Two elepants in Xishuangbanna,Yunnan Province on February 25,2013. (File photo: VCG)
The Xishuangbanna National Nature Reserve in southwest China has been known for the vibrant biodiversity in its 240,000 hectares of tropical jungles. While the jungles provide rich sources of food and water, they also pose life threats to their inhabitants.
The local Asian elephants, for instance, might fail to survive in the wilderness in cases of severe injury or illness if no one came to their rescue in time. The Asian elephants, which are under first-class national protection in China, are mainly found in Yunnan. Wildlife conservation workers have dedicated themselves to improving the welfare of the species. In November 2008, they established the Asian Elephant Breeding and Rescue Center.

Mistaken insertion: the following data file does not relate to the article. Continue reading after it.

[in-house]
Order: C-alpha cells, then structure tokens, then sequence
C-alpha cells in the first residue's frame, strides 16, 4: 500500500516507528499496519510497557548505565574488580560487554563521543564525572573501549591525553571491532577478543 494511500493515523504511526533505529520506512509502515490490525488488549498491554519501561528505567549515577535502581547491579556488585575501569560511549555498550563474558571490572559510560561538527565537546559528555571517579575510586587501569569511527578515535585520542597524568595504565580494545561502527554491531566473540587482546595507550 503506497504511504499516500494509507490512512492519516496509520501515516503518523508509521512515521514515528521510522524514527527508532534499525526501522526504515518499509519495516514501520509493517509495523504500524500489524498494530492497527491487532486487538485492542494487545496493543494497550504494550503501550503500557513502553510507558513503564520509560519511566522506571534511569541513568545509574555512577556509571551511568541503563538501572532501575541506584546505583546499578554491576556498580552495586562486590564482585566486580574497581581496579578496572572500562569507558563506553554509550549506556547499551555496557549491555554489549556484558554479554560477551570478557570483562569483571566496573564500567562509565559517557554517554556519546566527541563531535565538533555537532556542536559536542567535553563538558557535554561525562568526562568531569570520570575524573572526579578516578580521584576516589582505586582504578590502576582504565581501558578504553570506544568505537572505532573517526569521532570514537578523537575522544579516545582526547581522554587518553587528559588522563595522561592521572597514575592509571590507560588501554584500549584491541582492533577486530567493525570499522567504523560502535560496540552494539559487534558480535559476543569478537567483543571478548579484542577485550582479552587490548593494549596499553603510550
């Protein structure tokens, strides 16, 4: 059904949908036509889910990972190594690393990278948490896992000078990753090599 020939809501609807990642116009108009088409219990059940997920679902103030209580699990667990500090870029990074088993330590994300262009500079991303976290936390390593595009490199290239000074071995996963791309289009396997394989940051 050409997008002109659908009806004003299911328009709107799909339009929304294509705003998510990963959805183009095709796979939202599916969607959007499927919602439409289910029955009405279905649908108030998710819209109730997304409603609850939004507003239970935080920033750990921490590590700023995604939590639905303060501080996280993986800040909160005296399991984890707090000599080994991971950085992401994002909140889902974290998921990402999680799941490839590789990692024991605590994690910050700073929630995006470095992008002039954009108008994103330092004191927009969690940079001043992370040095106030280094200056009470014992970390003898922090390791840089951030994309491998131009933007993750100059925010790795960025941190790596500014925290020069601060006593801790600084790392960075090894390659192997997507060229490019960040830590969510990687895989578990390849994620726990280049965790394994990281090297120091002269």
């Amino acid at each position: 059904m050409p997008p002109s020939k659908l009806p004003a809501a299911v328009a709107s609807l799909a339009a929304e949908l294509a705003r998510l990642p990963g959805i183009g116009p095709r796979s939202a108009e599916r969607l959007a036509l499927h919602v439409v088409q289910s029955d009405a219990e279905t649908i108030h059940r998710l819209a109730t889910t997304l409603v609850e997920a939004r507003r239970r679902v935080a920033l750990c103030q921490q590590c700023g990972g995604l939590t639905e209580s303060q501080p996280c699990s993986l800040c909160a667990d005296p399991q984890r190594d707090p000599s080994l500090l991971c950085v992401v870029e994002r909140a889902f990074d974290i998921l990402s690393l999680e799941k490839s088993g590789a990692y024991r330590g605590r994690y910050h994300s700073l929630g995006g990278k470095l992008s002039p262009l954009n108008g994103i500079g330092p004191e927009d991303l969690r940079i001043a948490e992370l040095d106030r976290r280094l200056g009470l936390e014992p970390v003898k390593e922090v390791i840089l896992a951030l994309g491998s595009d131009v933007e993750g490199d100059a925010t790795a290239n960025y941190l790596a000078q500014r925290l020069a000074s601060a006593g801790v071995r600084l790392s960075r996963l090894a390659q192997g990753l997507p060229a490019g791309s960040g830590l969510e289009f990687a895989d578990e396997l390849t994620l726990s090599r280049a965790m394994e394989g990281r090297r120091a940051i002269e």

The facility now functions as a de facto sanctuary for stranded wild Asian elephants across the region. With the help of a professional elephant caregiver team, Asian elephants rescued by the Center have recovered from their own trauma. Every day, the caregivers stay with the elephants for more than ten hours, monitoring their health, bringing them to the jungles so that they can re-familiarize with the wild. Over time, a "jungle friendship" grew between the elephants and their human companions. What the elephant caregivers are doing is a microcosm of the China's environmental commitment. Under the country's increasing conservation efforts, the wild Asian elephant population in Yunnan has risen from about 150 to nearly 300 in less than 30 years.